HomeBrowsersChrome vs Opera vs Firefox

Chrome vs Opera vs Firefox

Picking a web browser isn’t like picking an operating system or smartphone ecosystem.When choosing a browser, it’s important to remember that popularity brings with it developers for plugins and extensions.

All modern browsers will have an address bar, search bar (some combined), tabs (and a new tab screen), bookmarks, and unique elements for that browser. Your _toolbar_ is minimal, to give you more room to view the website, which is the whole point of a web browser.

Google Chrome

Chrome is simple. You’ve got at the top your tabs, address bar, and optional bookmarks. Extensions are put to the side of the address bar and can be collapsed under the “more” menu in the top right of the browser. To the left of the search bar, you’ve got your standard back and forward buttons as well as refresh with an optional home button. Chrome was given an update to follow their design standard, Material Design (at least the icons).

What you type in the search bar, or omnibox will do a search on your set default search engine or other sites based on what you type before it. For instance: with the Wolfram|Alpha extension, just type = [tab] before your search and it will do a Wolfram|Alpha search. Extensions like this are one of the reasons Chrome is so popular.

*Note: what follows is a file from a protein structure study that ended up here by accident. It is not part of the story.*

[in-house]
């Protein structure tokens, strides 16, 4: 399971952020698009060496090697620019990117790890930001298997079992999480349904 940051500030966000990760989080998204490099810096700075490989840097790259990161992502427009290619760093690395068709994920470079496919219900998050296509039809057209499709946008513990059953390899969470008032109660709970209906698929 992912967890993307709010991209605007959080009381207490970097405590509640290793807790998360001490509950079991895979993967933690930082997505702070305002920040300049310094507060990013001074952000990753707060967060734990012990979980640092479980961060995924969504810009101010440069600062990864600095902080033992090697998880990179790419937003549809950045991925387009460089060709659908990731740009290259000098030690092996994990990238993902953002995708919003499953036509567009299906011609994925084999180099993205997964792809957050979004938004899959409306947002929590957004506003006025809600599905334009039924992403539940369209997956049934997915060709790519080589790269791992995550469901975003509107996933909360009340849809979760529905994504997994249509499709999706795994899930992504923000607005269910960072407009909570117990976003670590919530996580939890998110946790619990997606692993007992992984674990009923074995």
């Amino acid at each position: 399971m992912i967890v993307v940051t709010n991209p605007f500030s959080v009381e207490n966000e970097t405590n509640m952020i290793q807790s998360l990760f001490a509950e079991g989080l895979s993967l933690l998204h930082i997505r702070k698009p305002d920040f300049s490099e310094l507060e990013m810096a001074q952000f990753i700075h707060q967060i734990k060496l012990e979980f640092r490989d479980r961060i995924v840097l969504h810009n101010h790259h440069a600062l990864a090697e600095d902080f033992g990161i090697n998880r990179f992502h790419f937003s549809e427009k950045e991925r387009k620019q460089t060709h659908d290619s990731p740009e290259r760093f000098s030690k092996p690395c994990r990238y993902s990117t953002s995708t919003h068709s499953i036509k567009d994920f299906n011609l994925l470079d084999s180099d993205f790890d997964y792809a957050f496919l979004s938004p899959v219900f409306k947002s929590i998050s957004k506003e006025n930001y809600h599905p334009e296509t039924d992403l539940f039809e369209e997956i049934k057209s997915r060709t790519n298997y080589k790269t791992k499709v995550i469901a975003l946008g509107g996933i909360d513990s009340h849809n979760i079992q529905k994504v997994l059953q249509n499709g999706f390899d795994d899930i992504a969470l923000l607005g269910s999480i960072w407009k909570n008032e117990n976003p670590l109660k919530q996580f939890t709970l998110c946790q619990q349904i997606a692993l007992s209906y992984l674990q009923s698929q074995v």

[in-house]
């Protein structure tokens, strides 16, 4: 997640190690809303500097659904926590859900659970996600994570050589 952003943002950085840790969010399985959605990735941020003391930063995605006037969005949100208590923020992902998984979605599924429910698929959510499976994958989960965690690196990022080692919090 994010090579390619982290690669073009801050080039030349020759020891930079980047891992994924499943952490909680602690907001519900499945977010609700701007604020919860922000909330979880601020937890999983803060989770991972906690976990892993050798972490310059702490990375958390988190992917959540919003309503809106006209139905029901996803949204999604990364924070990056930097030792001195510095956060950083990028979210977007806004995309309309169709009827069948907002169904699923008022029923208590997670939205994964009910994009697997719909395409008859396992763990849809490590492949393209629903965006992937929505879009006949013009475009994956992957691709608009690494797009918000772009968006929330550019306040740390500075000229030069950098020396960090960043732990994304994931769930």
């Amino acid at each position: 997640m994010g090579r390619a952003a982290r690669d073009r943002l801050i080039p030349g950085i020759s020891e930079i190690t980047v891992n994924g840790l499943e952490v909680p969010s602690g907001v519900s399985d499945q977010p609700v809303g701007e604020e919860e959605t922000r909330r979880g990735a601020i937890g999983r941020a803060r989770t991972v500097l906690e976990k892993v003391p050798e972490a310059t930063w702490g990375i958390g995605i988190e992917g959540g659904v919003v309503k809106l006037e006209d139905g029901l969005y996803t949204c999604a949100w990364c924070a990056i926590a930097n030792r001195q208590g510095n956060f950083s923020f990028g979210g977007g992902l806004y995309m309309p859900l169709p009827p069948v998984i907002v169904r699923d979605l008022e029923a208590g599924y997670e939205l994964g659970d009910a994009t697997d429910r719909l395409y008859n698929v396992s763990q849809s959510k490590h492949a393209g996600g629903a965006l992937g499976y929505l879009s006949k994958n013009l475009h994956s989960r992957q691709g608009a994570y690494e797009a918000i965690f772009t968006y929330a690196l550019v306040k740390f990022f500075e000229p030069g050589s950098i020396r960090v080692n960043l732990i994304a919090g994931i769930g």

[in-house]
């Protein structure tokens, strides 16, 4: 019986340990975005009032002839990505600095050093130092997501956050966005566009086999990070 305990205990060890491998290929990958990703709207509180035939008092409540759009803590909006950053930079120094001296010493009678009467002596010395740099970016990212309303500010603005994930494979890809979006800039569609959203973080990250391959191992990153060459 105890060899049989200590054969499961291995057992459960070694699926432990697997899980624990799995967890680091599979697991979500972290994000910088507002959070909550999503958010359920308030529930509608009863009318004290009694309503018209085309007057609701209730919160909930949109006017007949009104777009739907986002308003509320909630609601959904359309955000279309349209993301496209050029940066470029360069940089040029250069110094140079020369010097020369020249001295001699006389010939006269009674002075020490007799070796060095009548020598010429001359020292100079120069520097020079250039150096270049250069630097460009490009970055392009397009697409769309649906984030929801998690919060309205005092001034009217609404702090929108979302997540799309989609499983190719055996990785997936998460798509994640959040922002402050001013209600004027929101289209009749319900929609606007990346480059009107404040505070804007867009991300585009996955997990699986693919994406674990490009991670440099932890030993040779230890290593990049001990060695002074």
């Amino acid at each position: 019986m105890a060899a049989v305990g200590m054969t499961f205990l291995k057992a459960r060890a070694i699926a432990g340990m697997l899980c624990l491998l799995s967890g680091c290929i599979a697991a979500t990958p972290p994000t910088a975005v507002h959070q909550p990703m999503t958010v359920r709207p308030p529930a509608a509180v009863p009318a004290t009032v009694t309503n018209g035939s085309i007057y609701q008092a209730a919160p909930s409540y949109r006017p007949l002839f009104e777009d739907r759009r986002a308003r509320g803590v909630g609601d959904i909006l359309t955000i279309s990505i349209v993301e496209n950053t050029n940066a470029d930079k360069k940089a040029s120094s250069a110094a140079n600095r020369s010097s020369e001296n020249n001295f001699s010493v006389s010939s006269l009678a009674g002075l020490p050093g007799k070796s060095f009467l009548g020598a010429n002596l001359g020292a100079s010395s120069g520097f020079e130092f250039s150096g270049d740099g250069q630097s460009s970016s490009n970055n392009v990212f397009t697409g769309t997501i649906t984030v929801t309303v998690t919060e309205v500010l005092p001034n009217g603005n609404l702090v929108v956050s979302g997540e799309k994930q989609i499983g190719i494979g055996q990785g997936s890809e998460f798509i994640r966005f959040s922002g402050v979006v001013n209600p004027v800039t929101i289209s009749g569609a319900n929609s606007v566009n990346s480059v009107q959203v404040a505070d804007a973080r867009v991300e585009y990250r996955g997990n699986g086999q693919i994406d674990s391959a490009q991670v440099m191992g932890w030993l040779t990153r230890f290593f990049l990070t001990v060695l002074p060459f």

Opera Mini

Opera has a sleek look to it, unique way to view videos while you browse, and a built-in ad blocker. It’s got a speed dial which is just like the other new tab screens with links to your most visited/favorite websites, but it also features a news option that will display recent stories from news sites.

Opera have created a new browser called Neon. With it, they are trying to simplify and improve what traditional browsers look like and how they behave. I encourage you to play around with it – the UI is original and has things like built-in screen shots that extend the out-of-box functionality.


Firefox mirrors the features of the others, and has a lot of similar extensions that Chrome has. If there’s an extension on Chrome that you like, chances are it’s been developed for Firefox (similar to how apps are developed for both Android and iOS) or vice-versa. Firefox has its own UI which scrolls smoothly and performs quite well.

These browsers will all feel very similar from a design perspective, so you’ll only find the largest differences in their performances features, interface, and your overall preference.

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